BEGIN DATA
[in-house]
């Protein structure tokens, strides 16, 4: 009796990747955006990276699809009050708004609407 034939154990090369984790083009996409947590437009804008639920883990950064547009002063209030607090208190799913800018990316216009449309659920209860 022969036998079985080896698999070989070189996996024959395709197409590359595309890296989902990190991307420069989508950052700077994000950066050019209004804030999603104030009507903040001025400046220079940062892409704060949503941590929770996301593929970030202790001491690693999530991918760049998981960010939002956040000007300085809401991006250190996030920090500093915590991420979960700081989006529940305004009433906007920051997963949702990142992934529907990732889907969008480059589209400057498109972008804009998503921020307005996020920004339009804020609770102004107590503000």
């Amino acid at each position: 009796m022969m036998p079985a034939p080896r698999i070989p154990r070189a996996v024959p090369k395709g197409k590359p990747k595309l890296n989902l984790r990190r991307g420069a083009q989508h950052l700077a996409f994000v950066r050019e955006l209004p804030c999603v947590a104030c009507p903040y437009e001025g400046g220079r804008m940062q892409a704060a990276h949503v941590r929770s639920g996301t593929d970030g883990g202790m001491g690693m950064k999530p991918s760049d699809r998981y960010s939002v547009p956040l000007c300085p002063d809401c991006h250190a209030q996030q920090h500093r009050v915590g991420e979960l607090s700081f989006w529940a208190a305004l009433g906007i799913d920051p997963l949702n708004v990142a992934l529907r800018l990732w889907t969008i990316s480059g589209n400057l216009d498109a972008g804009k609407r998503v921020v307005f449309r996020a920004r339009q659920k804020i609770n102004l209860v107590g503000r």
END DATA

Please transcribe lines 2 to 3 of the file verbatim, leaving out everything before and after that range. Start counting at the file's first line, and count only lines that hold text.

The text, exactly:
């Protein structure tokens, strides 16, 4: 009796990747955006990276699809009050708004609407 034939154990090369984790083009996409947590437009804008639920883990950064547009002063209030607090208190799913800018990316216009449309659920209860 022969036998079985080896698999070989070189996996024959395709197409590359595309890296989902990190991307420069989508950052700077994000950066050019209004804030999603104030009507903040001025400046220079940062892409704060949503941590929770996301593929970030202790001491690693999530991918760049998981960010939002956040000007300085809401991006250190996030920090500093915590991420979960700081989006529940305004009433906007920051997963949702990142992934529907990732889907969008480059589209400057498109972008804009998503921020307005996020920004339009804020609770102004107590503000």
């Amino acid at each position: 009796m022969m036998p079985a034939p080896r698999i070989p154990r070189a996996v024959p090369k395709g197409k590359p990747k595309l890296n989902l984790r990190r991307g420069a083009q989508h950052l700077a996409f994000v950066r050019e955006l209004p804030c999603v947590a104030c009507p903040y437009e001025g400046g220079r804008m940062q892409a704060a990276h949503v941590r929770s639920g996301t593929d970030g883990g202790m001491g690693m950064k999530p991918s760049d699809r998981y960010s939002v547009p956040l000007c300085p002063d809401c991006h250190a209030q996030q920090h500093r009050v915590g991420e979960l607090s700081f989006w529940a208190a305004l009433g906007i799913d920051p997963l949702n708004v990142a992934l529907r800018l990732w889907t969008i990316s480059g589209n400057l216009d498109a972008g804009k609407r998503v921020v307005f449309r996020a920004r339009q659920k804020i609770n102004l209860v107590g503000r």